The Year of Living Biblically: One Man’s Quest to Follow the Bible as Literally as Possible
By: A.J. Jacobs
Paige’s Rating: (4) of 5
Recommended for: Humor and Spirituality
What would it require for a person to live all the commandments of the Bible for an entire year? That is the question that animates this hilarious, quixotic, thought-provoking memoir from Jacobs. He didn’t just keep the Bible’s better-known moral laws, but also the obscure and unfathomable ones: not mixing wool with linen in his clothing; calling the days of the week by their ordinal numbers to avoid voicing the names of pagan gods; trying his hand at a 10-string harp; growing a ZZ Top beard; eating crickets; and paying the babysitter in cash at the end of each work day.
I was exhausted. I had decided to not sleep the night before leaving North Dakota to head back to Istanbul and it was somewhere near 22 hours of being awake that I headed to one of the many bookstores in JFK to keep myself awake. And of course, marvel the luxury of so many English language books. After spending ten minutes browsing the books, reading back covers, and looking for nothing in particular, the store clerk approached me and asked if he could help me or recommend something to me. He handed me this book, and I dove right in.
This book is really entertaining. Jacobs does a great job at explaining the laws, commandments and suggestions in the Bible (some I have never even heard of) and the groups of Christianity or Judaism who still follow them. He then gets the groups’ interpretation of the law and justifications for following some of the more bizarre laws i.e.: not wearing mixed fabric clothing or sitting where a menstruating woman has. Jacobs follows these rules himself, and in turn, explains how he felt and what, if anything, he got from following the law. In addition, he comes across life situations that remind him of Biblical laws, and tries to apply ancient rules to today’s society. The result is generally hysterical and historical.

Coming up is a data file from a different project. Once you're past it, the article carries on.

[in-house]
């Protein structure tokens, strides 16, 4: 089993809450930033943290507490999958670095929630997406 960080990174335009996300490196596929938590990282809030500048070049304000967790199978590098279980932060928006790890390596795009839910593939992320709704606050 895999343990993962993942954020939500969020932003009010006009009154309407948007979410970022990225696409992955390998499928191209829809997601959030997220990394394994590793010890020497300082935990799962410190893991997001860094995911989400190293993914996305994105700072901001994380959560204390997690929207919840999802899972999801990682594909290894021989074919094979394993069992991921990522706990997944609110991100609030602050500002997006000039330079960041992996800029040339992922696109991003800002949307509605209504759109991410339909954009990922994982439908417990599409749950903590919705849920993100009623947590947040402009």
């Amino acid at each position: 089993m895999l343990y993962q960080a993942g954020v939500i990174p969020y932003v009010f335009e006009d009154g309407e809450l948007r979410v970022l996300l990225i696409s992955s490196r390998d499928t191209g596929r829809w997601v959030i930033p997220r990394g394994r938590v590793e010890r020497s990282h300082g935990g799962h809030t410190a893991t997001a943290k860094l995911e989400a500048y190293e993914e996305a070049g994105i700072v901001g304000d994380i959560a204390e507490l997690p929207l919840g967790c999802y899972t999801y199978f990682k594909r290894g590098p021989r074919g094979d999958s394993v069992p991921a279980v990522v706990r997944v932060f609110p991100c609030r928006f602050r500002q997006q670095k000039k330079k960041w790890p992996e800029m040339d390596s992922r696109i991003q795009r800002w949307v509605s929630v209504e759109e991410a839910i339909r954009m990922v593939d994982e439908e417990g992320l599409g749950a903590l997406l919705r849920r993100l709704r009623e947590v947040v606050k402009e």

The book is sometimes very humorous and at other times serious and thought-provoking. I found that in this way, the book was very balanced and never too light-hearted or too serious.
The author never comes across as holy or someone who is bent on trying to convince others that God exists and we must follow His word to a tee. Rather, Jacobs is agnostic and is trying to sort through the rules in order to better understand religion and how it connects and benefits some people. As a man in search of understanding and knowledge, he never becomes preachy and that in and of itself is like a breath of fresh air.
I really recommend this book to anyone who is spiritual. The book itself is funny, and yet very enlightening. I learned some things that I had never known before and it was nice to look at the Bible objectively and see how vast and different religion is in America.